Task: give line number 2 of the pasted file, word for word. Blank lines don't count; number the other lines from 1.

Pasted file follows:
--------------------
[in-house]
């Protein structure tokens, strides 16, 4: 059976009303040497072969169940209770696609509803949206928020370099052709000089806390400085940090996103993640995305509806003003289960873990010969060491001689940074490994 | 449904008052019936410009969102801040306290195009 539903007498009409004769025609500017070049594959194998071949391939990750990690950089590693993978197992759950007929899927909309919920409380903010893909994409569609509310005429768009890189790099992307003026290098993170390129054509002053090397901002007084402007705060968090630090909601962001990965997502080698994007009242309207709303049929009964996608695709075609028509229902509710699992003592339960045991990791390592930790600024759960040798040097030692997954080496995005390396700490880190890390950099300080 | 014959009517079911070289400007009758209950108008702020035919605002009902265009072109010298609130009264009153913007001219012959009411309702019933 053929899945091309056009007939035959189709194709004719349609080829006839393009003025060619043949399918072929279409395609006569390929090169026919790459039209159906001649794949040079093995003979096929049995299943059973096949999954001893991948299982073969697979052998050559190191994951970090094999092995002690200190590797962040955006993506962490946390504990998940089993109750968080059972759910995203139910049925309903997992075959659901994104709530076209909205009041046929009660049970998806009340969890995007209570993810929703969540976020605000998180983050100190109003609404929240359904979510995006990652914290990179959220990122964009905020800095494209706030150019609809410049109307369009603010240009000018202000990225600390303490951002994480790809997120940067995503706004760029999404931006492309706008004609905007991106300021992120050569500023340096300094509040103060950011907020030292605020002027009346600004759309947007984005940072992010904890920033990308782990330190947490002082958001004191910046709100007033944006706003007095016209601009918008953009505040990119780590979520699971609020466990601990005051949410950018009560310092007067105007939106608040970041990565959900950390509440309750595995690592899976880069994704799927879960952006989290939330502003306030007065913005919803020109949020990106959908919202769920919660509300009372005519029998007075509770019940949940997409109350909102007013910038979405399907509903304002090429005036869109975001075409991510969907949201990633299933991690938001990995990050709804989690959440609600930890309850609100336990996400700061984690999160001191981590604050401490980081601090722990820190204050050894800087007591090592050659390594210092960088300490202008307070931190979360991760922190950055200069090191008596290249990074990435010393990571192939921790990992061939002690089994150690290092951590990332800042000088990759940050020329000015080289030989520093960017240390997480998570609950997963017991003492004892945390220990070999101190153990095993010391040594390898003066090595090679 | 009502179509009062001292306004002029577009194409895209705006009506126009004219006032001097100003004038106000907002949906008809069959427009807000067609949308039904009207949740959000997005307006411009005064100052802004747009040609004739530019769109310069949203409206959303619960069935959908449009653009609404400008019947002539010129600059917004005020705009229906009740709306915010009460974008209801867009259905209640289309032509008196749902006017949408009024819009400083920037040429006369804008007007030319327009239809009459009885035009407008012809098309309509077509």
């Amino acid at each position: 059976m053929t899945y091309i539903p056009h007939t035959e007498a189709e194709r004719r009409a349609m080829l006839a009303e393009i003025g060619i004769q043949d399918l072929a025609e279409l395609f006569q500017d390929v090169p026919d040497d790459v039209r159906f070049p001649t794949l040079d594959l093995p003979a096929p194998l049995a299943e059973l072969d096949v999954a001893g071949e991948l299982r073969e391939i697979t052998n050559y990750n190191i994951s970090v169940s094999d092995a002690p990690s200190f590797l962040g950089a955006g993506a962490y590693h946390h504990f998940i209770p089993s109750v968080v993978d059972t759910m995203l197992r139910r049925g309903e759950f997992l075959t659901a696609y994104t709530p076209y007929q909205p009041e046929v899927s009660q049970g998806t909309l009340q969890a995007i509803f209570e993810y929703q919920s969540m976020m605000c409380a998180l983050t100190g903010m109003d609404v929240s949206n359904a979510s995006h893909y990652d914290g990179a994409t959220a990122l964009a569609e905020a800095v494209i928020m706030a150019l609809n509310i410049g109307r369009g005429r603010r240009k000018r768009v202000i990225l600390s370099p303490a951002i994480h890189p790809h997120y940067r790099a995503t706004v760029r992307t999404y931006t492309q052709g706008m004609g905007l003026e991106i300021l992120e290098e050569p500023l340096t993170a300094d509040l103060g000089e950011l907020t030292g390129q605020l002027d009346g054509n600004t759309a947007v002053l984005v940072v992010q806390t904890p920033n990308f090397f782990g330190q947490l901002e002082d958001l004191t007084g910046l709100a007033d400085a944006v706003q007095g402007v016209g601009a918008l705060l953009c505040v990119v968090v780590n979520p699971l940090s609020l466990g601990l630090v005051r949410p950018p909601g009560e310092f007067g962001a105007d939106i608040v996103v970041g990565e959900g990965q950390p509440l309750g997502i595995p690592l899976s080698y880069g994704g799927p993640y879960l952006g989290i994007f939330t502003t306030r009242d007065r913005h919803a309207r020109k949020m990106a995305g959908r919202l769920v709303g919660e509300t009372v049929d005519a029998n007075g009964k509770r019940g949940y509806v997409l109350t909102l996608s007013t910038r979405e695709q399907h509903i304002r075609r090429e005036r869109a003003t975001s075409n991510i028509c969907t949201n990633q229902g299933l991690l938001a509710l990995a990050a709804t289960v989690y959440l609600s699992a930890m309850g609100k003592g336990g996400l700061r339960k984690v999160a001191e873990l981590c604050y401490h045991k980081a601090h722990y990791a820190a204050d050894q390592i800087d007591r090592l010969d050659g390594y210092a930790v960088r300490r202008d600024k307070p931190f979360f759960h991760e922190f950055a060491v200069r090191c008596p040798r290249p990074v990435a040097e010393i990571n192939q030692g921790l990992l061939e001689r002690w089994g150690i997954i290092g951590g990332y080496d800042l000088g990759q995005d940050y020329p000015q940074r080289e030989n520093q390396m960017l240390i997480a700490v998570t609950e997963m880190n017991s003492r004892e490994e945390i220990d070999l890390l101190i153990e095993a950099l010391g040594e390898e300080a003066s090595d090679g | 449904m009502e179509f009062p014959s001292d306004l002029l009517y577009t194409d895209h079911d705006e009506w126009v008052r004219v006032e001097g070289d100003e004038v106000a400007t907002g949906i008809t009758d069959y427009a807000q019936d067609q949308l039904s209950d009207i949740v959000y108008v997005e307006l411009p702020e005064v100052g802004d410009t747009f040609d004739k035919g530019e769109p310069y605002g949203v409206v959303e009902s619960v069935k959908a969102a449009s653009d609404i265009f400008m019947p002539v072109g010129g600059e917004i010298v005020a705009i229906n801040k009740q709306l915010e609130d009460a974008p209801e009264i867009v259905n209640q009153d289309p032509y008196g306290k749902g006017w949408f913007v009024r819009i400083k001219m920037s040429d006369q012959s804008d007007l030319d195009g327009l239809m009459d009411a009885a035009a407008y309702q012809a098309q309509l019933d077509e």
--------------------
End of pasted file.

């Protein structure tokens, strides 16, 4: 059976009303040497072969169940209770696609509803949206928020370099052709000089806390400085940090996103993640995305509806003003289960873990010969060491001689940074490994 | 449904008052019936410009969102801040306290195009 539903007498009409004769025609500017070049594959194998071949391939990750990690950089590693993978197992759950007929899927909309919920409380903010893909994409569609509310005429768009890189790099992307003026290098993170390129054509002053090397901002007084402007705060968090630090909601962001990965997502080698994007009242309207709303049929009964996608695709075609028509229902509710699992003592339960045991990791390592930790600024759960040798040097030692997954080496995005390396700490880190890390950099300080 | 014959009517079911070289400007009758209950108008702020035919605002009902265009072109010298609130009264009153913007001219012959009411309702019933 053929899945091309056009007939035959189709194709004719349609080829006839393009003025060619043949399918072929279409395609006569390929090169026919790459039209159906001649794949040079093995003979096929049995299943059973096949999954001893991948299982073969697979052998050559190191994951970090094999092995002690200190590797962040955006993506962490946390504990998940089993109750968080059972759910995203139910049925309903997992075959659901994104709530076209909205009041046929009660049970998806009340969890995007209570993810929703969540976020605000998180983050100190109003609404929240359904979510995006990652914290990179959220990122964009905020800095494209706030150019609809410049109307369009603010240009000018202000990225600390303490951002994480790809997120940067995503706004760029999404931006492309706008004609905007991106300021992120050569500023340096300094509040103060950011907020030292605020002027009346600004759309947007984005940072992010904890920033990308782990330190947490002082958001004191910046709100007033944006706003007095016209601009918008953009505040990119780590979520699971609020466990601990005051949410950018009560310092007067105007939106608040970041990565959900950390509440309750595995690592899976880069994704799927879960952006989290939330502003306030007065913005919803020109949020990106959908919202769920919660509300009372005519029998007075509770019940949940997409109350909102007013910038979405399907509903304002090429005036869109975001075409991510969907949201990633299933991690938001990995990050709804989690959440609600930890309850609100336990996400700061984690999160001191981590604050401490980081601090722990820190204050050894800087007591090592050659390594210092960088300490202008307070931190979360991760922190950055200069090191008596290249990074990435010393990571192939921790990992061939002690089994150690290092951590990332800042000088990759940050020329000015080289030989520093960017240390997480998570609950997963017991003492004892945390220990070999101190153990095993010391040594390898003066090595090679 | 009502179509009062001292306004002029577009194409895209705006009506126009004219006032001097100003004038106000907002949906008809069959427009807000067609949308039904009207949740959000997005307006411009005064100052802004747009040609004739530019769109310069949203409206959303619960069935959908449009653009609404400008019947002539010129600059917004005020705009229906009740709306915010009460974008209801867009259905209640289309032509008196749902006017949408009024819009400083920037040429006369804008007007030319327009239809009459009885035009407008012809098309309509077509």